In November 2010’s House Beautiful, Annie Selke gave the most wonderful advice to anyone contemplating a renovation. So much of her advice rang true for any type of building project – whether it is making the selections that come with a builder-style home, designing a custom home, or remodeling an already existing one. Just in case you missed the article, I’m going to highlight (what I consider to be) Annie’s top tips (in her words, not mine) … and then fill in with my two cents.
1. Get the experts – like a good architect – in early. Be very clear about what you want, and then listen to them. They know what they’re doing.
Listening to the experts means listening to everyone – including the craftspeople working on your home … from the electrician to the painter to the cabinet makers. They have worked on hundreds of homes and they know what has stood the test of time. That being said, don’t be afraid to challenge what they think if it’s something you really want. When my hubby and I custom-built our home, the painter tried his hardest to talk me out of doing black interior doors … saying, among other things, that they wouldn’t wear well. Eight years later, my doors still look great … and my house wouldn’t be the same without them. Sorry, Rasford.
2. Spend money where you will appreciate it, and don’t obsess about resale value.
I still regret putting a phone jack in our kitchen. It interrupts my backsplash (albeit in a tucked-away corner) and, because we have one of those expandable cordless phone systems, we don’t need it. I put the jack there only because, just in case we needed to sell, I figured a future buyer would be looking for it. Dumb, dumb, dumb.
3. Off-the-shelf products, chosen carefully, can offer an affordable, custom look for cabinets, windows, and doors.
The key here is “chosen carefully.” Spend time looking at high-end custom pieces to figure out what you can replicate in an off-the-shelf product … and what you can’t.
4. Don’t rush to purchase furniture just to fill the space. Allow time to find things you love that really work in each room.
I’d rather live in an empty space that one filled with things put there only because they were cheap, convenient, or ________________ (fill in the blank).
5. For hardware, stick to a uniform finish throughout the house.
This isn’t a hard-and-fast rule, of course, but is an easy way to ensure continuity throughout your home. But mixing it up can be interesting, too!
6. Keep a basket with samples of all of your materials – flooring, paint chips, hardware, tiles.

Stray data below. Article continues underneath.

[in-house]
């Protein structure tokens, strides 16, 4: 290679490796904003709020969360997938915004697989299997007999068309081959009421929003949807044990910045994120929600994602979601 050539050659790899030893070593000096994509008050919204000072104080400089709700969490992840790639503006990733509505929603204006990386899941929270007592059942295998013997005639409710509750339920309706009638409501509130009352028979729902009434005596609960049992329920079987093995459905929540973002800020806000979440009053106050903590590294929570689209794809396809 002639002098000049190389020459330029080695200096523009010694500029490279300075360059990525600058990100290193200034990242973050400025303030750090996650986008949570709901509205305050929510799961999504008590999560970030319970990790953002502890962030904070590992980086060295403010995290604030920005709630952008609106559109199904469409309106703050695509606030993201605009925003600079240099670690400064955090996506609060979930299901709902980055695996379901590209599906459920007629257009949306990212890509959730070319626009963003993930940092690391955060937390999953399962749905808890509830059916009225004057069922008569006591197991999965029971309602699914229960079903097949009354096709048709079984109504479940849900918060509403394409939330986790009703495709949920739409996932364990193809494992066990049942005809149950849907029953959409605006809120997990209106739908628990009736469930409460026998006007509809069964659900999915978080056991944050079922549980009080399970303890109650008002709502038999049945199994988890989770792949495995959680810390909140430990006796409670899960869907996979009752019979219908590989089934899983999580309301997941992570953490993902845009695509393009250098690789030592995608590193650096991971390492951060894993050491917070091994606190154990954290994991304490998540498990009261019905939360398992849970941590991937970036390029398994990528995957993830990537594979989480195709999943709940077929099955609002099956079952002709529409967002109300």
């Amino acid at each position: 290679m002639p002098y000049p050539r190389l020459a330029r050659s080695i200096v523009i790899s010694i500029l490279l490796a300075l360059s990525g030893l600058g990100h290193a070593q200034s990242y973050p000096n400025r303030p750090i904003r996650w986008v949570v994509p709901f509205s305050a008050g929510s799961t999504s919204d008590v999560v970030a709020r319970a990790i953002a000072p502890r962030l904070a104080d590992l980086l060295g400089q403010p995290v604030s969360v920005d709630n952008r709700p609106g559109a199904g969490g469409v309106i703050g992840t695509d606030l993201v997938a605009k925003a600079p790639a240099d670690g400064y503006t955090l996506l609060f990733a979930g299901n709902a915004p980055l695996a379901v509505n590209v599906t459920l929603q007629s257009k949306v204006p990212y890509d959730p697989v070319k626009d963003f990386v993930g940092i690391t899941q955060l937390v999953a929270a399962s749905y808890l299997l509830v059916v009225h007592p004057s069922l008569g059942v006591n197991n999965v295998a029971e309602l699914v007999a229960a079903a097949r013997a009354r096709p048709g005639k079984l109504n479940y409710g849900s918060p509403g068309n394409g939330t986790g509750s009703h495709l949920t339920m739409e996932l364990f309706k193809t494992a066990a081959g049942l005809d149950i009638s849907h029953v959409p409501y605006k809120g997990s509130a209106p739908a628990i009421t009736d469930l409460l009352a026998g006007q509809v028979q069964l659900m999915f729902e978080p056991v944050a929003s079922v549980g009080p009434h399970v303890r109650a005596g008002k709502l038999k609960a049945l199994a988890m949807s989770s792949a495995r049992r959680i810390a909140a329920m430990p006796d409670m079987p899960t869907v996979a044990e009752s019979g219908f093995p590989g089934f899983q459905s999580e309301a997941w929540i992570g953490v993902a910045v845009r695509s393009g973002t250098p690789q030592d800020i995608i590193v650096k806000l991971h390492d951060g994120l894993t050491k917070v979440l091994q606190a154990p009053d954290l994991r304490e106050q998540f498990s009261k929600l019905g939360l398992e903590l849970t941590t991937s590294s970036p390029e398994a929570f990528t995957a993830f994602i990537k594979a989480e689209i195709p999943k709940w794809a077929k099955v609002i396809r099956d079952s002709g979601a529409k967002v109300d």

You’ll need this when you are going to make your next selection. Trust me, your tile depends on your granite, which depends on the finish on your cabinets … and so on and so forth.
7. Set up an Excel spreadsheet with your product specs – names and style numbers, prices, contact info – for everything. It will be a big help if you want to add on, repaint, or repair damage.
You’ll be amazed at how often you need this. Think about when your kitchen side spray stops working years later and you need to order a replacement part. Not like it happened to me or anything.
8. Integrate technology – Wi-Fi, cable, sound systems – from the start. It’s much easier to run the necessary wires when the walls are ripped to the rafters.
All technology gets dated eventually, so don’t worry about that. You have to start somewhere. I never thought I would enjoy music in my bathroom as much as I do.
9. Factor kids and dogs into the master plan, and be realistic about the wear and tear a room with have to take.
You may not have kids or dogs now, but you never know where life may take you. Oh, and kids and dogs are messy. Very, very messy.
10. Even if renovating is just a dream, keep a notebook of things you like. It’s never to early to start.
Pick out what appeals to you … whether or not you think it will “work” for your space. Ideas translate more than you may think. Oh, and I don’t care if your notebook is a box into which you toss randomly torn pages. You will want a variety of photos to refer to … and you’ll also be interested in how your taste changes … or stays the same.
For all of Annie’s advice, click to read the full article.
Just in case I wasn’t clear enough at the beginning, all of the tips are Annie’s from the House Beautiful article. I numbered them, but did not otherwise alter her words. The text in italics following the numbered tips offers my thoughts on what Annie had to say.